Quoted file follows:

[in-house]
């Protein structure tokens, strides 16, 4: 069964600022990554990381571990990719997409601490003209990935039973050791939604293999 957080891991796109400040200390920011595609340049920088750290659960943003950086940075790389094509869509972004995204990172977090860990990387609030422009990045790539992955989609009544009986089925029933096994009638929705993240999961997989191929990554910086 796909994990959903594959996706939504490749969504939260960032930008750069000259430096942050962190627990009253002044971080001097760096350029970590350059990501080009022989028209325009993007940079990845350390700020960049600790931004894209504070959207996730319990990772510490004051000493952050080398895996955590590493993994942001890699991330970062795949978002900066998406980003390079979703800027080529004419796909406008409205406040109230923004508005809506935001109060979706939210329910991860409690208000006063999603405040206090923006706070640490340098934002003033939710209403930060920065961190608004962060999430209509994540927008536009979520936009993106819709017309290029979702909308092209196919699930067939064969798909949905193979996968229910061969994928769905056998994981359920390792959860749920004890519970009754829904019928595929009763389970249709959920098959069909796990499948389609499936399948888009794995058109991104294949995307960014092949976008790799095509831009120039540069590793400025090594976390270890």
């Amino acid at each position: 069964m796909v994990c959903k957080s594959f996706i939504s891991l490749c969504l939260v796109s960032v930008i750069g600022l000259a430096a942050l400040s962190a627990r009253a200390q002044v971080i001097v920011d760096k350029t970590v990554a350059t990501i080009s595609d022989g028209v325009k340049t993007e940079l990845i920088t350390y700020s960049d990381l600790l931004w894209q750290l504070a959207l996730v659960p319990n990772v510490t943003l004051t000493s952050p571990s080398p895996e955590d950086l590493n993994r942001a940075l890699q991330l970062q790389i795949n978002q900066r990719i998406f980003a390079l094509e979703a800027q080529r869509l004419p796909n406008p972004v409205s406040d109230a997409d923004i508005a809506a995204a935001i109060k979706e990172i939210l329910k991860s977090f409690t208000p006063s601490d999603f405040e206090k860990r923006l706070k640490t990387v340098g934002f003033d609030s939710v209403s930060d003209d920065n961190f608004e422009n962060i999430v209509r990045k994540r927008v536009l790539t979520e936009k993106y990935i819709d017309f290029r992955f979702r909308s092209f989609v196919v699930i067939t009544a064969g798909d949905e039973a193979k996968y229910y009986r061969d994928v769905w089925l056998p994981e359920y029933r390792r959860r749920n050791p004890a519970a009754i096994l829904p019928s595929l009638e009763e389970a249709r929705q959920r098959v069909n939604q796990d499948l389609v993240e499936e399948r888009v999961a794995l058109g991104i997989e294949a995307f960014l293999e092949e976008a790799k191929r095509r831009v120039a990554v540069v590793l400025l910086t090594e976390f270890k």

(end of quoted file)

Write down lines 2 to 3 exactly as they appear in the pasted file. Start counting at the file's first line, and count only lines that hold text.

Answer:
């Protein structure tokens, strides 16, 4: 069964600022990554990381571990990719997409601490003209990935039973050791939604293999 957080891991796109400040200390920011595609340049920088750290659960943003950086940075790389094509869509972004995204990172977090860990990387609030422009990045790539992955989609009544009986089925029933096994009638929705993240999961997989191929990554910086 796909994990959903594959996706939504490749969504939260960032930008750069000259430096942050962190627990009253002044971080001097760096350029970590350059990501080009022989028209325009993007940079990845350390700020960049600790931004894209504070959207996730319990990772510490004051000493952050080398895996955590590493993994942001890699991330970062795949978002900066998406980003390079979703800027080529004419796909406008409205406040109230923004508005809506935001109060979706939210329910991860409690208000006063999603405040206090923006706070640490340098934002003033939710209403930060920065961190608004962060999430209509994540927008536009979520936009993106819709017309290029979702909308092209196919699930067939064969798909949905193979996968229910061969994928769905056998994981359920390792959860749920004890519970009754829904019928595929009763389970249709959920098959069909796990499948389609499936399948888009794995058109991104294949995307960014092949976008790799095509831009120039540069590793400025090594976390270890």
């Amino acid at each position: 069964m796909v994990c959903k957080s594959f996706i939504s891991l490749c969504l939260v796109s960032v930008i750069g600022l000259a430096a942050l400040s962190a627990r009253a200390q002044v971080i001097v920011d760096k350029t970590v990554a350059t990501i080009s595609d022989g028209v325009k340049t993007e940079l990845i920088t350390y700020s960049d990381l600790l931004w894209q750290l504070a959207l996730v659960p319990n990772v510490t943003l004051t000493s952050p571990s080398p895996e955590d950086l590493n993994r942001a940075l890699q991330l970062q790389i795949n978002q900066r990719i998406f980003a390079l094509e979703a800027q080529r869509l004419p796909n406008p972004v409205s406040d109230a997409d923004i508005a809506a995204a935001i109060k979706e990172i939210l329910k991860s977090f409690t208000p006063s601490d999603f405040e206090k860990r923006l706070k640490t990387v340098g934002f003033d609030s939710v209403s930060d003209d920065n961190f608004e422009n962060i999430v209509r990045k994540r927008v536009l790539t979520e936009k993106y990935i819709d017309f290029r992955f979702r909308s092209f989609v196919v699930i067939t009544a064969g798909d949905e039973a193979k996968y229910y009986r061969d994928v769905w089925l056998p994981e359920y029933r390792r959860r749920n050791p004890a519970a009754i096994l829904p019928s595929l009638e009763e389970a249709r929705q959920r098959v069909n939604q796990d499948l389609v993240e499936e399948r888009v999961a794995l058109g991104i997989e294949a995307f960014l293999e092949e976008a790799k191929r095509r831009v120039a990554v540069v590793l400025l910086t090594e976390f270890k």